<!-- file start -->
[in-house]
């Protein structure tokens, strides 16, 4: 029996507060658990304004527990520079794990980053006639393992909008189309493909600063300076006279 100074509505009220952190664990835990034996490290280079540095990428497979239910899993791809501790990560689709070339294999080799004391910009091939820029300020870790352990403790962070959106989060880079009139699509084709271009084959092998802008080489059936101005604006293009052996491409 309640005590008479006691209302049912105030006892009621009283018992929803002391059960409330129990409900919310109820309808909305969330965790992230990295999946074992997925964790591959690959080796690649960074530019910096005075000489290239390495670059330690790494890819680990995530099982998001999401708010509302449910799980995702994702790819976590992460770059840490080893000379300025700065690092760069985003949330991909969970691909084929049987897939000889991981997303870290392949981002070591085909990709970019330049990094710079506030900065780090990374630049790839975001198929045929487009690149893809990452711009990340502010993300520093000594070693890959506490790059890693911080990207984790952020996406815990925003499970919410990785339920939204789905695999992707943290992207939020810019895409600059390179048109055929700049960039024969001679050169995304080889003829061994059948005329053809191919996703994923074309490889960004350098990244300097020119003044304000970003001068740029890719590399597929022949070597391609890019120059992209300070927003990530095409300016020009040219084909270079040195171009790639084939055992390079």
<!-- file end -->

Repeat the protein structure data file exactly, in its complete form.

[in-house]
């Protein structure tokens, strides 16, 4: 029996507060658990304004527990520079794990980053006639393992909008189309493909600063300076006279 100074509505009220952190664990835990034996490290280079540095990428497979239910899993791809501790990560689709070339294999080799004391910009091939820029300020870790352990403790962070959106989060880079009139699509084709271009084959092998802008080489059936101005604006293009052996491409 309640005590008479006691209302049912105030006892009621009283018992929803002391059960409330129990409900919310109820309808909305969330965790992230990295999946074992997925964790591959690959080796690649960074530019910096005075000489290239390495670059330690790494890819680990995530099982998001999401708010509302449910799980995702994702790819976590992460770059840490080893000379300025700065690092760069985003949330991909969970691909084929049987897939000889991981997303870290392949981002070591085909990709970019330049990094710079506030900065780090990374630049790839975001198929045929487009690149893809990452711009990340502010993300520093000594070693890959506490790059890693911080990207984790952020996406815990925003499970919410990785339920939204789905695999992707943290992207939020810019895409600059390179048109055929700049960039024969001679050169995304080889003829061994059948005329053809191919996703994923074309490889960004350098990244300097020119003044304000970003001068740029890719590399597929022949070597391609890019120059992209300070927003990530095409300016020009040219084909270079040195171009790639084939055992390079």